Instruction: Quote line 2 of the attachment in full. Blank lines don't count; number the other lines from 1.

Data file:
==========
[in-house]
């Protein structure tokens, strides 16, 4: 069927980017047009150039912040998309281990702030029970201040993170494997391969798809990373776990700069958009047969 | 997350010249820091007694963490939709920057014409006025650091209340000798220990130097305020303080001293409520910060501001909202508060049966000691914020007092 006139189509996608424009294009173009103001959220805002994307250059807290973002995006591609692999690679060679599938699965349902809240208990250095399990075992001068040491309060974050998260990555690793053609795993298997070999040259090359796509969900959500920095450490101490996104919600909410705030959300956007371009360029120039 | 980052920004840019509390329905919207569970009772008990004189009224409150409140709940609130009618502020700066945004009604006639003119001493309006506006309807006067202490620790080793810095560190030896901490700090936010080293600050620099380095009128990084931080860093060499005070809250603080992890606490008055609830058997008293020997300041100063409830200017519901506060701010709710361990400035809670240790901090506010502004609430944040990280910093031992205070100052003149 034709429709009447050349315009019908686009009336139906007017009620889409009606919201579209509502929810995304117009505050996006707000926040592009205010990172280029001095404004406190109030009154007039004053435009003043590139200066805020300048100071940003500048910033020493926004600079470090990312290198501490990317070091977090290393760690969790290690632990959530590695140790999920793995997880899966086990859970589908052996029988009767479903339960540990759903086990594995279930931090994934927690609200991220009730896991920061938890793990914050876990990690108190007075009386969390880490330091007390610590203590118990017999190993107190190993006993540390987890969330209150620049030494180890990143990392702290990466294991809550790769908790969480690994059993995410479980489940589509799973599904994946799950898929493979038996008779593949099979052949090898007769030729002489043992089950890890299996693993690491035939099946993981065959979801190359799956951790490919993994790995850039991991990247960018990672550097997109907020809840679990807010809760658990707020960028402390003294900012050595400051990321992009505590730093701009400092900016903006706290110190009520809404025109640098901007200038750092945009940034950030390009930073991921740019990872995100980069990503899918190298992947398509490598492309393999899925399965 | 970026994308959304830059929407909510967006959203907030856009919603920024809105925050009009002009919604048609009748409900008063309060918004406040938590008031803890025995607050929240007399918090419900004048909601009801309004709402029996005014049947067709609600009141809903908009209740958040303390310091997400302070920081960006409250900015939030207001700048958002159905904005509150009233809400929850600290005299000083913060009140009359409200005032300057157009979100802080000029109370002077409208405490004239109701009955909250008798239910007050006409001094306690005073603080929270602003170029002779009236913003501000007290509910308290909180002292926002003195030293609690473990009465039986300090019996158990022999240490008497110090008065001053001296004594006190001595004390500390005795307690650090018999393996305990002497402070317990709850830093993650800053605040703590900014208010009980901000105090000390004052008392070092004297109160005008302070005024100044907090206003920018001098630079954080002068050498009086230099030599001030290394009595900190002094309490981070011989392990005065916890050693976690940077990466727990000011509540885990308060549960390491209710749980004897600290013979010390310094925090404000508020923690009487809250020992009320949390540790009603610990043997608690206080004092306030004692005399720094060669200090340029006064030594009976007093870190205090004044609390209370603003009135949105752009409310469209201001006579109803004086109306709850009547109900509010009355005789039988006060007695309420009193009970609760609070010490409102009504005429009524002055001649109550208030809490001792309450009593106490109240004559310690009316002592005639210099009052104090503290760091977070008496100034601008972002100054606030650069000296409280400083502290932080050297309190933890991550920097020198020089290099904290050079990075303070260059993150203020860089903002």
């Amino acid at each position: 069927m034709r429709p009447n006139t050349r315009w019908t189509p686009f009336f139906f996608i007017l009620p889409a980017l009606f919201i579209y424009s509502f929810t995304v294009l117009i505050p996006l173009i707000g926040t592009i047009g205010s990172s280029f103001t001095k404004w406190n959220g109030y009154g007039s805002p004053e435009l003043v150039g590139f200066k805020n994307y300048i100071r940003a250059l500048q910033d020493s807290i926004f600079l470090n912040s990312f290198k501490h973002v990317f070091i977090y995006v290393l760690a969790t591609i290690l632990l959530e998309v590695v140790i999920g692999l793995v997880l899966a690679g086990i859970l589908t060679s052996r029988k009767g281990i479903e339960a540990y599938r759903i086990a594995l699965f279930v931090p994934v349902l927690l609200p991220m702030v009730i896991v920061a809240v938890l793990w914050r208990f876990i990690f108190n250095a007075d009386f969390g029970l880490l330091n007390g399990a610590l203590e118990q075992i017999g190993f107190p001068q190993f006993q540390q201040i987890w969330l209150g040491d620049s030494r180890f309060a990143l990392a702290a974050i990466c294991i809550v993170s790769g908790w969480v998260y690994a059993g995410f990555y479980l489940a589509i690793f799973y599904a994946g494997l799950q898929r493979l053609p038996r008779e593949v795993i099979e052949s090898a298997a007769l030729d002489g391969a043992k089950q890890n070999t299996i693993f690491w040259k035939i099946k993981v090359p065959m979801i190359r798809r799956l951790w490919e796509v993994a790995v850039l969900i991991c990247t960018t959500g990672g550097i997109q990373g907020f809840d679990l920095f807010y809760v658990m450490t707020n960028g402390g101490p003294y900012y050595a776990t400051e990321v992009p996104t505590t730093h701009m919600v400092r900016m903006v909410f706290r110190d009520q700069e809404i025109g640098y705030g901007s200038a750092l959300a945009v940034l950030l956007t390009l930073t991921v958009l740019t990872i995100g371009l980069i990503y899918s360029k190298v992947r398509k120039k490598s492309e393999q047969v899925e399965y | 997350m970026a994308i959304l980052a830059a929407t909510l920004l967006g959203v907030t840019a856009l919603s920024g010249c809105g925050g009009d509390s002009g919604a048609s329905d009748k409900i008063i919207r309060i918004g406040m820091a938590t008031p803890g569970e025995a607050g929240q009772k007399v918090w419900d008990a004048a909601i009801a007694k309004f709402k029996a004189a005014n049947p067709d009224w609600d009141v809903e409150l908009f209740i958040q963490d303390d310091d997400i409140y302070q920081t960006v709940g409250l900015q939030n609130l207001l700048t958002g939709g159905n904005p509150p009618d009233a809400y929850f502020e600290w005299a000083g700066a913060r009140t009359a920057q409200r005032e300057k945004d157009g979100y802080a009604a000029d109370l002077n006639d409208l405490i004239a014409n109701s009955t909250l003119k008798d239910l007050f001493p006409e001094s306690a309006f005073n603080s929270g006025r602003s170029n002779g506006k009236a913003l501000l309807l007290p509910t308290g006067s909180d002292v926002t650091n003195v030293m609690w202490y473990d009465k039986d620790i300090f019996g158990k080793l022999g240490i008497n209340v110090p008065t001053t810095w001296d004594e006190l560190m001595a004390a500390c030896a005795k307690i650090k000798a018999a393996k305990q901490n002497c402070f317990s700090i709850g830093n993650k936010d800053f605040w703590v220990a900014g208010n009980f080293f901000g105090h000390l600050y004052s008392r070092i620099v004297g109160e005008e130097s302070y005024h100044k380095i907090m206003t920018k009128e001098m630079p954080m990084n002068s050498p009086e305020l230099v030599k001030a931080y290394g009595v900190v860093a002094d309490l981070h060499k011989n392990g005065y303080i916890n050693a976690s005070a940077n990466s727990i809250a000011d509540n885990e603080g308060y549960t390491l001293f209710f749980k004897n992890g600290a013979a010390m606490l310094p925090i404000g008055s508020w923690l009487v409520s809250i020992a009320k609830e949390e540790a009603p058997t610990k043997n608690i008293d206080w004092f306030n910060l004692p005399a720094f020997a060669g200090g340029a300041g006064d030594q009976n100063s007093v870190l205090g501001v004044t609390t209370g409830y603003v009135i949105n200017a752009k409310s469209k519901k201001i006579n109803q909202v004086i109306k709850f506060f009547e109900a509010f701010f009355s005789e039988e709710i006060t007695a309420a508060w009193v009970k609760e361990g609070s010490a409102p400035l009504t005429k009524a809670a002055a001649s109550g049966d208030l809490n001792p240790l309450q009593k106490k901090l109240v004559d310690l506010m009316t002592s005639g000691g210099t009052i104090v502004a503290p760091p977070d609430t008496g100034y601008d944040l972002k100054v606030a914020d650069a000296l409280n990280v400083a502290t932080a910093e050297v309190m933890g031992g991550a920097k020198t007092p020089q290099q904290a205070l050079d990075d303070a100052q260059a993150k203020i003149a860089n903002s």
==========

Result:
């Protein structure tokens, strides 16, 4: 069927980017047009150039912040998309281990702030029970201040993170494997391969798809990373776990700069958009047969 | 997350010249820091007694963490939709920057014409006025650091209340000798220990130097305020303080001293409520910060501001909202508060049966000691914020007092 006139189509996608424009294009173009103001959220805002994307250059807290973002995006591609692999690679060679599938699965349902809240208990250095399990075992001068040491309060974050998260990555690793053609795993298997070999040259090359796509969900959500920095450490101490996104919600909410705030959300956007371009360029120039 | 980052920004840019509390329905919207569970009772008990004189009224409150409140709940609130009618502020700066945004009604006639003119001493309006506006309807006067202490620790080793810095560190030896901490700090936010080293600050620099380095009128990084931080860093060499005070809250603080992890606490008055609830058997008293020997300041100063409830200017519901506060701010709710361990400035809670240790901090506010502004609430944040990280910093031992205070100052003149 034709429709009447050349315009019908686009009336139906007017009620889409009606919201579209509502929810995304117009505050996006707000926040592009205010990172280029001095404004406190109030009154007039004053435009003043590139200066805020300048100071940003500048910033020493926004600079470090990312290198501490990317070091977090290393760690969790290690632990959530590695140790999920793995997880899966086990859970589908052996029988009767479903339960540990759903086990594995279930931090994934927690609200991220009730896991920061938890793990914050876990990690108190007075009386969390880490330091007390610590203590118990017999190993107190190993006993540390987890969330209150620049030494180890990143990392702290990466294991809550790769908790969480690994059993995410479980489940589509799973599904994946799950898929493979038996008779593949099979052949090898007769030729002489043992089950890890299996693993690491035939099946993981065959979801190359799956951790490919993994790995850039991991990247960018990672550097997109907020809840679990807010809760658990707020960028402390003294900012050595400051990321992009505590730093701009400092900016903006706290110190009520809404025109640098901007200038750092945009940034950030390009930073991921740019990872995100980069990503899918190298992947398509490598492309393999899925399965 | 970026994308959304830059929407909510967006959203907030856009919603920024809105925050009009002009919604048609009748409900008063309060918004406040938590008031803890025995607050929240007399918090419900004048909601009801309004709402029996005014049947067709609600009141809903908009209740958040303390310091997400302070920081960006409250900015939030207001700048958002159905904005509150009233809400929850600290005299000083913060009140009359409200005032300057157009979100802080000029109370002077409208405490004239109701009955909250008798239910007050006409001094306690005073603080929270602003170029002779009236913003501000007290509910308290909180002292926002003195030293609690473990009465039986300090019996158990022999240490008497110090008065001053001296004594006190001595004390500390005795307690650090018999393996305990002497402070317990709850830093993650800053605040703590900014208010009980901000105090000390004052008392070092004297109160005008302070005024100044907090206003920018001098630079954080002068050498009086230099030599001030290394009595900190002094309490981070011989392990005065916890050693976690940077990466727990000011509540885990308060549960390491209710749980004897600290013979010390310094925090404000508020923690009487809250020992009320949390540790009603610990043997608690206080004092306030004692005399720094060669200090340029006064030594009976007093870190205090004044609390209370603003009135949105752009409310469209201001006579109803004086109306709850009547109900509010009355005789039988006060007695309420009193009970609760609070010490409102009504005429009524002055001649109550208030809490001792309450009593106490109240004559310690009316002592005639210099009052104090503290760091977070008496100034601008972002100054606030650069000296409280400083502290932080050297309190933890991550920097020198020089290099904290050079990075303070260059993150203020860089903002």